Why Do Mapping?•note-taking•study•memorizingWhat Do You Need?•pen•markers•notebook
1. Collect as much material as you can about the 2. Read through all materials. topic. 5. Ask yourself, what your Mind Map means. What have you uncovered that you didn’t know was there? Do you notice any patterns? What do they suggest? What solutions pop into your head? 4. Redo your map as your3. Start from theme and thoughts and topic change Mind Map. and/or emerging of new ideas.
Start with ThemeMind Maping Depth Guidlines Put down everything Improve flexible thinking Encourages Spontaneity Non-judging Hitchhike All ideas Overcome blocks Free-wheel Be silly
See details Big picture Focus Start with ThemeMind Maping Depth Guidlines Put down everething Improve flexible thinking Encourages Spontaneity Non-judging Hitchhike All ideas Overcome blocks Free-wheel Silly
Minimum See details Big picture Print Focus Use Start with keywords Theme Related Ideas Branch out ConnectMind Maping Free Depth associate Guidlines Put down everething Improve flexible thinking Encourages Spontaneity Non-judging Hitchhike All ideas Overcome blocks Free-wheel Silly
MinimumHave fun! See details Big picture Use symbols Print Use colors Focus Activate whole brain Use Start with keywords Be creative Images Theme Related ideas Branch out Draw pictures Connect Mind Maping Free Depth associate Guidlines Put down everething Improve flexible thinking Encourages Spontaneity Non-judging Hitchhike All ideas Overcome blocks Free-wheel Silly
Minimum Have fun! See details Big picture Use symbols Print Use colors Focus Activate whole brain Use Start with keywords Be creative Grafics Theme Related ideasRedraw Branch out Draw pictures Add new Connect ideas Mind Maping Free Constantly review Depth associate Guidlines Revise Put down everething Improve flexible Look for thinking gaps Encourages Organize Spontaneity Non-judging Hitchhike Clusters All ideas Overcome blocks See patterns Compare Free-wheel Organize into Silly themes concepts
Mapping understanding of connections between theory and examplesWhite board, markers, digital camera, etc.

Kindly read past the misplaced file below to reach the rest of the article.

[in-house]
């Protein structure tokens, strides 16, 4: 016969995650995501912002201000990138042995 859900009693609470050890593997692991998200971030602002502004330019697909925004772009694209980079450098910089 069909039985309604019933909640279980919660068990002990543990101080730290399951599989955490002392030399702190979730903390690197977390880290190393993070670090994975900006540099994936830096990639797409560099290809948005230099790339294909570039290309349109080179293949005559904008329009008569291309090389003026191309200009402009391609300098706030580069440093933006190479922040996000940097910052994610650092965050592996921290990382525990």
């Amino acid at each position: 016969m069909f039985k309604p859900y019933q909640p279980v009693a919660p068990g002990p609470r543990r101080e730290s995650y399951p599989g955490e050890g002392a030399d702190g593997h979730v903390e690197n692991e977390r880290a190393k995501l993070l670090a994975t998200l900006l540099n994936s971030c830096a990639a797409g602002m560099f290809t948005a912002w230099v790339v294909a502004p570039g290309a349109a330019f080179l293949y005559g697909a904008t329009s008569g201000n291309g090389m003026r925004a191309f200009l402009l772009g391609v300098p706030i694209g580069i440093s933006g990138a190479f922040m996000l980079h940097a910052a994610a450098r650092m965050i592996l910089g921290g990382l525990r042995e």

Mapping argument and logicFree Mind is an example of an online freesoftware
Advantages & Should avoid "sentences in the Disadvantages boxes"1. Concept mapping is an easy way to achieve very high levels of cognitive performance, when the process is done well. This is one reason concept mapping can be a very powerful evaluation tool.2. Students in the group using image-based concept mapping performed better than the group using text-based concept mapping on the cognitive level of understanding and creating.3. Motivation of students to choose to learn by attempting to incorporate new meanings into their prior knowledge, and not by rote memory.4. There is a growing body of research that shows that when students work in small groups and cooperate in striving to learn subject matter, positive cognitive and affective outcomes result.5. Identify major components, its influence on each component, and link important factors for each influence.6. Prioritize influence and factors.7. Analyze the major impact items.8. Brainstorm.
a. tools for organizing and representing knowledge Future Trends b. images of events or objects that help to clarify the meaning of a given concept1. This is a chicken-and-egg problem because concept maps cannot be required on national achievement tests, if most students have not been given opportunities to learn to use this knowledge representation tool.2. The teaching strategy of image-based concept mapping could potentially assist students in learning meaningfully in the context of mobile learning.3. A learning tool but also acts as an evaluation tool.
References• Images were taken from http://www.flickr.com/photos/, http://cmap.ihmc.us/, and Wikipedia• https://www.msu.edu/~luckie/ctools/• Mind Mapping by Aleksejs Busarovs on Apr 09, 2008 at http://www.slideshare.net/Busarovs/mind-mapping- 344111• Introduction to Concept Mapping by James Neill on Jul 23, 2007 at http://www.slideshare.net/jtneill/introduction-to- concept-mapping